Friday, December 27, 2013

Happy Holidays!

     "Good-morning, world! It's Christmas!" Some of us needed to drink a cup or two of coffee before we could actually feel the holiday spirit, but after that we had such a happy day. Throughout the day we checked up on our patients at the clinic.
   One little boy had come with a prolapsed bowel, and another lady who was pregnant with twins was resting on our delivery bed, moaning through a very slow labor.
     Thank you to everyone who helped to make our day delightful.We got emails, gifts, and lots of love sent from our friends and family in the States.

     We enjoyed a few beautiful parties with our Haitian friends this week, and also had some of our own. I will just throw on one picture of the Christmas story we told to the neighborhood children, and then leave you all to dream up ways to make your Holidays the best yet. I doubt you will be able to pass up our joy. The Haitians have an excellent party spirit and just watching their joy, makes anyone feel pretty good about the moment! Love, and Good Tidings from the Ahlege Team

Friday, December 20, 2013

A Four Hour Fight

Today I walked in the clinic gate and gasped when I saw an enormous face...all swollen with a serious abscess.   It protruded out of the side of his face like a tumor.  It was huge! The man looked dirty and scary.  I drew a deep breath and started getting supplies together. Iodine.  Peroxide.  Applicators.  Sterile packing.  I love doing abscesses; draining them brings such quick relief- if you have a cooperative patient that is.  After I had him laying on the exam table I realized I have a serious case on my hands because he was perfectly terrified.  His heart was racing so hard his shirt was pulsing.  I tried to calm him.

 20 minutes passed.  He wouldn't let me get near with the lidocaine needle.  I explained the entire process over and over again... all to no avail.  He cried and yelled and told me he's leaving.  An hour passed.  We had a conversation about Jesus.  I sensed a dark spirit in the room... he was so so unconverted.  I lay my hands on him and prayed out loud.  Finally, he sat up and let me lidocaine him up.  I breathed a sigh of relief... and reached for the tiny razor I used to slice it open.  He lunged back... kicking and screaming and yelling.  I lay down my razor, determined that neither me or him would have sliced eyes or fingers before it was over.  The talk started over.  After another hour he lay back down, exhausted and still determined I could open his abscess in another way.  The lidocaine had worn off.  I was weary, and other patients were calling.
Finally, after more coaxing, he let me near with the razor.  I did a quick slice and he lunged back in terror, squirting an unbelievable fountain of pus.  It ran and ran and ran.  I soaked a blue pad and grabbed another.  He moaned and yelled and wouldn't let me touch him for a second.  Problem, as these abscesses need pressure to release all the infection.  I lay my head down on the med counter and prayed for patience.  When I put my hands on either side of the drainage hole to increase the pressure he smeared pus all over me and pushed and yelled.  Now I will say, these abscesses must hurt more then anything.  I hate putting my patients through it... and can't blame them for screaming.  But, this man wouldn't even let me clean the pus off his face.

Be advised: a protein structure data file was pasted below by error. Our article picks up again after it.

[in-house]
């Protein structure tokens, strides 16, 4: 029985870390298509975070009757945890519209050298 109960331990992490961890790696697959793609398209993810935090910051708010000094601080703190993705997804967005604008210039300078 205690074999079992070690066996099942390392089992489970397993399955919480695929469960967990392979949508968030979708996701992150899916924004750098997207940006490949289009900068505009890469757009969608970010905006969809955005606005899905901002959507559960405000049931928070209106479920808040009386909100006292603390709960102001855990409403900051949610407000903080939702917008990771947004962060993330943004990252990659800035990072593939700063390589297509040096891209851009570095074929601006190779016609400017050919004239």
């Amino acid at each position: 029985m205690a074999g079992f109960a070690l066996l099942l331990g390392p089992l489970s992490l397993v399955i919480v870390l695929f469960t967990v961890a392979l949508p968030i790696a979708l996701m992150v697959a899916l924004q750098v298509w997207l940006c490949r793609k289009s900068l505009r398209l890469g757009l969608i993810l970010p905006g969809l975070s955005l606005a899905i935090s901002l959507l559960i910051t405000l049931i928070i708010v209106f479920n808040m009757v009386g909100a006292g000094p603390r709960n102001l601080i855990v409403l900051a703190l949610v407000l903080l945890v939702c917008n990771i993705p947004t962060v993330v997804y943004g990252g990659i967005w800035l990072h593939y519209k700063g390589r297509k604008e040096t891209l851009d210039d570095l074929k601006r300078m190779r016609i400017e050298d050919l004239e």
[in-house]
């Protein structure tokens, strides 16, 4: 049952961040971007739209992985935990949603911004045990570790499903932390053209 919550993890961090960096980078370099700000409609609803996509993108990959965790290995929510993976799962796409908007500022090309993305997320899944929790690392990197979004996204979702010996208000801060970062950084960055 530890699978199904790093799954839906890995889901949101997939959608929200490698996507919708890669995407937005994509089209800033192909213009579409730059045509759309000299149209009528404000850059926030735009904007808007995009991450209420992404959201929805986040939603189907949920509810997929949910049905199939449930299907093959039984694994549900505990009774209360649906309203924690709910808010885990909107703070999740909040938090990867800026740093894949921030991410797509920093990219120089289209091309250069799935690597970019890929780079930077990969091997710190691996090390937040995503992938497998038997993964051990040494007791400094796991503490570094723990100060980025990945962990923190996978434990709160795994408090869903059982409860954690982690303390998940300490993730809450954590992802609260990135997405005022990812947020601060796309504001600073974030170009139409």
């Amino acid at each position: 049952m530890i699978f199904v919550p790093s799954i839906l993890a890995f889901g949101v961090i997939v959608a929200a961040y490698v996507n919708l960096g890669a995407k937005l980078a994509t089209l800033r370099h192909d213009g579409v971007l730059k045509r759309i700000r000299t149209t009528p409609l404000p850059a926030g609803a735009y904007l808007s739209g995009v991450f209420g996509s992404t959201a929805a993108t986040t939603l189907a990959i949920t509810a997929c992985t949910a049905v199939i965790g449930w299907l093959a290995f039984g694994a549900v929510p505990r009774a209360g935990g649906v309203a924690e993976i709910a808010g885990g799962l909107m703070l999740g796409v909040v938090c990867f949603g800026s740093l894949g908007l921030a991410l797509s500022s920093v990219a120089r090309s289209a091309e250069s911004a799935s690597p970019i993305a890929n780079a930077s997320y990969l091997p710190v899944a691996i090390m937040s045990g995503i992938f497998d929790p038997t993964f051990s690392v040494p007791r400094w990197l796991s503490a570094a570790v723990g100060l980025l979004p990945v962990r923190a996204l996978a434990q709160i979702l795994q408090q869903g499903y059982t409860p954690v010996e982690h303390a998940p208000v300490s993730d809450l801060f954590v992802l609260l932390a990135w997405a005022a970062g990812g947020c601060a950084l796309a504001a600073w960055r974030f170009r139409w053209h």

Finally, I said, " Ok, I got it.  You can drain your own abscess."  I put gloves on both his hands and showed him how.  For the next hour, I stood by the bed and coaxed him to push.  The pus ran and ran and ran... Green and clumpy and terribly smelly.  Still, he wouldn't let me touch it.  All the Haitians in the clinic were furious.  "Leave him, Mis Katie!  Leave him to die.  He deserves nothing."

I looked straight into those hateful dark eyes and knew I couldn't leave him.  He was so unsaved.  Finally, I had reached my limit.  I had yelled and held him down and coaxed and urged for hours.  I gave him a lollipop and a juice to drink.   He didn't want to leave and he begged me to help him.  But I couldn't touch him.  I turned away and cried.  He looked up in utter shock.  All the Haitians were furious.  "You've made the Mis CRY!" they yelled.

He pleaded with me to make the others leave... so I shooed them out and closed the door.  And another battle ensued.  Finally, for his sake, I knew I had to just constrain him and get it over.  He was exhausted and wouldn't even let me clean the pus off his skin.  I called for Glendon and 4 of our Haitian clinic workers.  It took 5 men.  I felt awful... as I don't believe in doing that at all.  Neither do I believe in yelling at my patient for hours.  As soon as his head was restrained, I squeezed out the last of the pus plug.  It was huge.  Then I cleaned it out and found it was almost as deep as my applicator.  Poor, poor, man!  I had it packed and bandaged in a few minutes, and he could sit up.  He looked up at me with bleary, weary eyes. "Thank you Mis," he said, " I'll come to church now."